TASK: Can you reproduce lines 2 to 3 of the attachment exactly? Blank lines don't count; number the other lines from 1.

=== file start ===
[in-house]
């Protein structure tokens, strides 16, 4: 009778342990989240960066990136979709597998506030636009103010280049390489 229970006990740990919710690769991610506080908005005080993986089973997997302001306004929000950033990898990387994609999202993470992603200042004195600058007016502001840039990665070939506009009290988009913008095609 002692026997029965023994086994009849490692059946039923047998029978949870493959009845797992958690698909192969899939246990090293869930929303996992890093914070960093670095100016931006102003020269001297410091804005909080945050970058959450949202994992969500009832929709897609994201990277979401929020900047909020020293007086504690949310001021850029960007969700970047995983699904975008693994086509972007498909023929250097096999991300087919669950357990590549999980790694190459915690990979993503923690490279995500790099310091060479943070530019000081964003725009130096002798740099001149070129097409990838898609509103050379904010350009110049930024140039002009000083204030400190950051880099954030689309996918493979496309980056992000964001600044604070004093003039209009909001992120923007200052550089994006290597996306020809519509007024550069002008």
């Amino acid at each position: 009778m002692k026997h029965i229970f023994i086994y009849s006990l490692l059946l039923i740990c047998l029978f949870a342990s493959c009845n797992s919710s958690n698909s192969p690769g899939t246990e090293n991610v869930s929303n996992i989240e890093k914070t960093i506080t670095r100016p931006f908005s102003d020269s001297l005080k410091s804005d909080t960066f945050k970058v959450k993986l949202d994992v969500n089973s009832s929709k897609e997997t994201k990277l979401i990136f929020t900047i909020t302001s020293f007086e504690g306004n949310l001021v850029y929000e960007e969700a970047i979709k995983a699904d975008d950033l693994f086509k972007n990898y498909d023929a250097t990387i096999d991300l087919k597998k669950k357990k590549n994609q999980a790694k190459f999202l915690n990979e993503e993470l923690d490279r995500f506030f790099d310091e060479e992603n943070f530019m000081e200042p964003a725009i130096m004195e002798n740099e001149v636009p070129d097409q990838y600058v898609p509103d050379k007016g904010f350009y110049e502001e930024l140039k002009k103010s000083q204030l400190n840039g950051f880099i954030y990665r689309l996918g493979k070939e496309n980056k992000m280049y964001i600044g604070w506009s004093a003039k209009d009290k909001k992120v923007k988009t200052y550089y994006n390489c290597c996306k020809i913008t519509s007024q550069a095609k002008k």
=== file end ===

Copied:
């Protein structure tokens, strides 16, 4: 009778342990989240960066990136979709597998506030636009103010280049390489 229970006990740990919710690769991610506080908005005080993986089973997997302001306004929000950033990898990387994609999202993470992603200042004195600058007016502001840039990665070939506009009290988009913008095609 002692026997029965023994086994009849490692059946039923047998029978949870493959009845797992958690698909192969899939246990090293869930929303996992890093914070960093670095100016931006102003020269001297410091804005909080945050970058959450949202994992969500009832929709897609994201990277979401929020900047909020020293007086504690949310001021850029960007969700970047995983699904975008693994086509972007498909023929250097096999991300087919669950357990590549999980790694190459915690990979993503923690490279995500790099310091060479943070530019000081964003725009130096002798740099001149070129097409990838898609509103050379904010350009110049930024140039002009000083204030400190950051880099954030689309996918493979496309980056992000964001600044604070004093003039209009909001992120923007200052550089994006290597996306020809519509007024550069002008």
């Amino acid at each position: 009778m002692k026997h029965i229970f023994i086994y009849s006990l490692l059946l039923i740990c047998l029978f949870a342990s493959c009845n797992s919710s958690n698909s192969p690769g899939t246990e090293n991610v869930s929303n996992i989240e890093k914070t960093i506080t670095r100016p931006f908005s102003d020269s001297l005080k410091s804005d909080t960066f945050k970058v959450k993986l949202d994992v969500n089973s009832s929709k897609e997997t994201k990277l979401i990136f929020t900047i909020t302001s020293f007086e504690g306004n949310l001021v850029y929000e960007e969700a970047i979709k995983a699904d975008d950033l693994f086509k972007n990898y498909d023929a250097t990387i096999d991300l087919k597998k669950k357990k590549n994609q999980a790694k190459f999202l915690n990979e993503e993470l923690d490279r995500f506030f790099d310091e060479e992603n943070f530019m000081e200042p964003a725009i130096m004195e002798n740099e001149v636009p070129d097409q990838y600058v898609p509103d050379k007016g904010f350009y110049e502001e930024l140039k002009k103010s000083q204030l400190n840039g950051f880099i954030y990665r689309l996918g493979k070939e496309n980056k992000m280049y964001i600044g604070w506009s004093a003039k209009d009290k909001k992120v923007k988009t200052y550089y994006n390489c290597c996306k020809i913008t519509s007024q550069a095609k002008k």